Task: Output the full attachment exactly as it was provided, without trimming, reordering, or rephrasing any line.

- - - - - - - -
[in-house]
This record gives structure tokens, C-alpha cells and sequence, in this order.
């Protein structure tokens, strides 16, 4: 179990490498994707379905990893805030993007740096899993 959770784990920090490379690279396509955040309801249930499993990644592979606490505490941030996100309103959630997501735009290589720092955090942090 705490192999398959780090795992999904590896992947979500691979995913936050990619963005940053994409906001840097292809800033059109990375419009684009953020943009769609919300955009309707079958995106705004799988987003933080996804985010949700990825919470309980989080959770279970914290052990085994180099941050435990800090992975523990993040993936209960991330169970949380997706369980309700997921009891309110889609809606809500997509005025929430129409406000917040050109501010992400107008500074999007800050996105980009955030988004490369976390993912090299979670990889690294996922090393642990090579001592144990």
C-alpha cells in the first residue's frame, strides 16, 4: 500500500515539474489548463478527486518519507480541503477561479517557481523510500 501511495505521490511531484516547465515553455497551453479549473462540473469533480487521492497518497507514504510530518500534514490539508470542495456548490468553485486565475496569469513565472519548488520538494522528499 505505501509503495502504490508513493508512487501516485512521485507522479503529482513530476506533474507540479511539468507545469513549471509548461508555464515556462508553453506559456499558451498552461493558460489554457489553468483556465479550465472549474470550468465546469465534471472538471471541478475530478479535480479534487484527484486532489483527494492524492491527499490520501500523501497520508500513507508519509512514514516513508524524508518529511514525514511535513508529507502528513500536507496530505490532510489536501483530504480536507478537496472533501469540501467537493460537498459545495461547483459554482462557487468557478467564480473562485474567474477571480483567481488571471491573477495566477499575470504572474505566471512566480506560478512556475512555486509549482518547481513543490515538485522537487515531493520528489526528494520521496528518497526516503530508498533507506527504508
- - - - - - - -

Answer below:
[in-house]
This record gives structure tokens, C-alpha cells and sequence, in this order.
């Protein structure tokens, strides 16, 4: 179990490498994707379905990893805030993007740096899993 959770784990920090490379690279396509955040309801249930499993990644592979606490505490941030996100309103959630997501735009290589720092955090942090 705490192999398959780090795992999904590896992947979500691979995913936050990619963005940053994409906001840097292809800033059109990375419009684009953020943009769609919300955009309707079958995106705004799988987003933080996804985010949700990825919470309980989080959770279970914290052990085994180099941050435990800090992975523990993040993936209960991330169970949380997706369980309700997921009891309110889609809606809500997509005025929430129409406000917040050109501010992400107008500074999007800050996105980009955030988004490369976390993912090299979670990889690294996922090393642990090579001592144990």
C-alpha cells in the first residue's frame, strides 16, 4: 500500500515539474489548463478527486518519507480541503477561479517557481523510500 501511495505521490511531484516547465515553455497551453479549473462540473469533480487521492497518497507514504510530518500534514490539508470542495456548490468553485486565475496569469513565472519548488520538494522528499 505505501509503495502504490508513493508512487501516485512521485507522479503529482513530476506533474507540479511539468507545469513549471509548461508555464515556462508553453506559456499558451498552461493558460489554457489553468483556465479550465472549474470550468465546469465534471472538471471541478475530478479535480479534487484527484486532489483527494492524492491527499490520501500523501497520508500513507508519509512514514516513508524524508518529511514525514511535513508529507502528513500536507496530505490532510489536501483530504480536507478537496472533501469540501467537493460537498459545495461547483459554482462557487468557478467564480473562485474567474477571480483567481488571471491573477495566477499575470504572474505566471512566480506560478512556475512555486509549482518547481513543490515538485522537487515531493520528489526528494520521496528518497526516503530508498533507506527504508